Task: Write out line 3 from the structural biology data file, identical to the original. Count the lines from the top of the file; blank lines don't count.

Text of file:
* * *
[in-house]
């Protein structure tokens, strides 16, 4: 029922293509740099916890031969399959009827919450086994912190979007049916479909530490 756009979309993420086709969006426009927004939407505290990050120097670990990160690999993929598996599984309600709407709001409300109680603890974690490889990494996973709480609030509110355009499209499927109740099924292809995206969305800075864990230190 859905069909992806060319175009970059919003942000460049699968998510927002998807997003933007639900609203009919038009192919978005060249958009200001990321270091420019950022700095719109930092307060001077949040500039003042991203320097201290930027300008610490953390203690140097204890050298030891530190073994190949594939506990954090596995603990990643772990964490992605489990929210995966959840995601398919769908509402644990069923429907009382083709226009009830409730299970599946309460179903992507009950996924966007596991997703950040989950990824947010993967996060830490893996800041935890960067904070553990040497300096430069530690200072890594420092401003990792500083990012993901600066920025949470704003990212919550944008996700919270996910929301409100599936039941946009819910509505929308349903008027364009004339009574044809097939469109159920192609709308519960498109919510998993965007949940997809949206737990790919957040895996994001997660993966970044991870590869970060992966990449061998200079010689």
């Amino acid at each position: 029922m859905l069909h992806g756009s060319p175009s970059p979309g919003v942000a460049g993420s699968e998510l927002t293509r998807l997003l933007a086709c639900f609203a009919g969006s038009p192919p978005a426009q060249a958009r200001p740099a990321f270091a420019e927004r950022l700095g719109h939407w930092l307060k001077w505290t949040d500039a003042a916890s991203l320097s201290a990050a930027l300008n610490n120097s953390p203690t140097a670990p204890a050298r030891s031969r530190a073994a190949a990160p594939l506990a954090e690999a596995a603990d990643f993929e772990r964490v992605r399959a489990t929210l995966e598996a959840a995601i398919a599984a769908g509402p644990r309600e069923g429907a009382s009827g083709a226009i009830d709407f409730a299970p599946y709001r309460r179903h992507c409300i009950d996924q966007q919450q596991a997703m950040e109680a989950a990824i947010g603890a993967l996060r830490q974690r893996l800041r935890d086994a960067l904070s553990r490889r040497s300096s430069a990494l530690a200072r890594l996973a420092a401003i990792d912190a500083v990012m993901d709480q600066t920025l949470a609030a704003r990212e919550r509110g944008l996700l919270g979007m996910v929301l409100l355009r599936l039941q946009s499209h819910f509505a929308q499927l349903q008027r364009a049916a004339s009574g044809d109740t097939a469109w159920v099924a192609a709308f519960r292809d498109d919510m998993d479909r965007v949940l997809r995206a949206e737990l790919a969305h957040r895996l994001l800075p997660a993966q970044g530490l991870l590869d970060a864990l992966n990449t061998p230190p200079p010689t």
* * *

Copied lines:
């Amino acid at each position: 029922m859905l069909h992806g756009s060319p175009s970059p979309g919003v942000a460049g993420s699968e998510l927002t293509r998807l997003l933007a086709c639900f609203a009919g969006s038009p192919p978005a426009q060249a958009r200001p740099a990321f270091a420019e927004r950022l700095g719109h939407w930092l307060k001077w505290t949040d500039a003042a916890s991203l320097s201290a990050a930027l300008n610490n120097s953390p203690t140097a670990p204890a050298r030891s031969r530190a073994a190949a990160p594939l506990a954090e690999a596995a603990d990643f993929e772990r964490v992605r399959a489990t929210l995966e598996a959840a995601i398919a599984a769908g509402p644990r309600e069923g429907a009382s009827g083709a226009i009830d709407f409730a299970p599946y709001r309460r179903h992507c409300i009950d996924q966007q919450q596991a997703m950040e109680a989950a990824i947010g603890a993967l996060r830490q974690r893996l800041r935890d086994a960067l904070s553990r490889r040497s300096s430069a990494l530690a200072r890594l996973a420092a401003i990792d912190a500083v990012m993901d709480q600066t920025l949470a609030a704003r990212e919550r509110g944008l996700l919270g979007m996910v929301l409100l355009r599936l039941q946009s499209h819910f509505a929308q499927l349903q008027r364009a049916a004339s009574g044809d109740t097939a469109w159920v099924a192609a709308f519960r292809d498109d919510m998993d479909r965007v949940l997809r995206a949206e737990l790919a969305h957040r895996l994001l800075p997660a993966q970044g530490l991870l590869d970060a864990l992966n990449t061998p230190p200079p010689t």